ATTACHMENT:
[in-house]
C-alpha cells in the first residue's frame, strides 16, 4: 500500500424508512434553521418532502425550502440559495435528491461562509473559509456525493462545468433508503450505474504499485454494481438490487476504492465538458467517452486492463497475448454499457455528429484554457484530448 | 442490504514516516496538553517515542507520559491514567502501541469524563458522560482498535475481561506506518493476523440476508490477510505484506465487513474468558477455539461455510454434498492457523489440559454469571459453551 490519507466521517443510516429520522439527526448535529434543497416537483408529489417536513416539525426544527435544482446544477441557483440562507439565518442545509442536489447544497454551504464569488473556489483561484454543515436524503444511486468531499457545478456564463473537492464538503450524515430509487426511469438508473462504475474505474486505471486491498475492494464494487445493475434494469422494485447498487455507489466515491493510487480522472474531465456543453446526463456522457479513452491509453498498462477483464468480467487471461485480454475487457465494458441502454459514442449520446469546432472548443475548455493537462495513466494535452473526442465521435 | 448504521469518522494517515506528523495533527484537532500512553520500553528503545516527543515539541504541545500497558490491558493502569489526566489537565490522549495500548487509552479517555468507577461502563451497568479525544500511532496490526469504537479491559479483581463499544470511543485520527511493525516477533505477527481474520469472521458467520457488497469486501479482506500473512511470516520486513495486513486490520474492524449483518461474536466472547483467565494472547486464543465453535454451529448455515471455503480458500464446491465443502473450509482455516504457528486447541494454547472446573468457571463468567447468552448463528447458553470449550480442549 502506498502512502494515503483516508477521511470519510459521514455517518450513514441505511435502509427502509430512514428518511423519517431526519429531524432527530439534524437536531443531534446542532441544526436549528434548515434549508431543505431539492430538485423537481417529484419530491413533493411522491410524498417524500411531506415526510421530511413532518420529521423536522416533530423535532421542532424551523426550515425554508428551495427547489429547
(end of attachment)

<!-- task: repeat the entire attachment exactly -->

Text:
[in-house]
C-alpha cells in the first residue's frame, strides 16, 4: 500500500424508512434553521418532502425550502440559495435528491461562509473559509456525493462545468433508503450505474504499485454494481438490487476504492465538458467517452486492463497475448454499457455528429484554457484530448 | 442490504514516516496538553517515542507520559491514567502501541469524563458522560482498535475481561506506518493476523440476508490477510505484506465487513474468558477455539461455510454434498492457523489440559454469571459453551 490519507466521517443510516429520522439527526448535529434543497416537483408529489417536513416539525426544527435544482446544477441557483440562507439565518442545509442536489447544497454551504464569488473556489483561484454543515436524503444511486468531499457545478456564463473537492464538503450524515430509487426511469438508473462504475474505474486505471486491498475492494464494487445493475434494469422494485447498487455507489466515491493510487480522472474531465456543453446526463456522457479513452491509453498498462477483464468480467487471461485480454475487457465494458441502454459514442449520446469546432472548443475548455493537462495513466494535452473526442465521435 | 448504521469518522494517515506528523495533527484537532500512553520500553528503545516527543515539541504541545500497558490491558493502569489526566489537565490522549495500548487509552479517555468507577461502563451497568479525544500511532496490526469504537479491559479483581463499544470511543485520527511493525516477533505477527481474520469472521458467520457488497469486501479482506500473512511470516520486513495486513486490520474492524449483518461474536466472547483467565494472547486464543465453535454451529448455515471455503480458500464446491465443502473450509482455516504457528486447541494454547472446573468457571463468567447468552448463528447458553470449550480442549 502506498502512502494515503483516508477521511470519510459521514455517518450513514441505511435502509427502509430512514428518511423519517431526519429531524432527530439534524437536531443531534446542532441544526436549528434548515434549508431543505431539492430538485423537481417529484419530491413533493411522491410524498417524500411531506415526510421530511413532518420529521423536522416533530423535532421542532424551523426550515425554508428551495427547489429547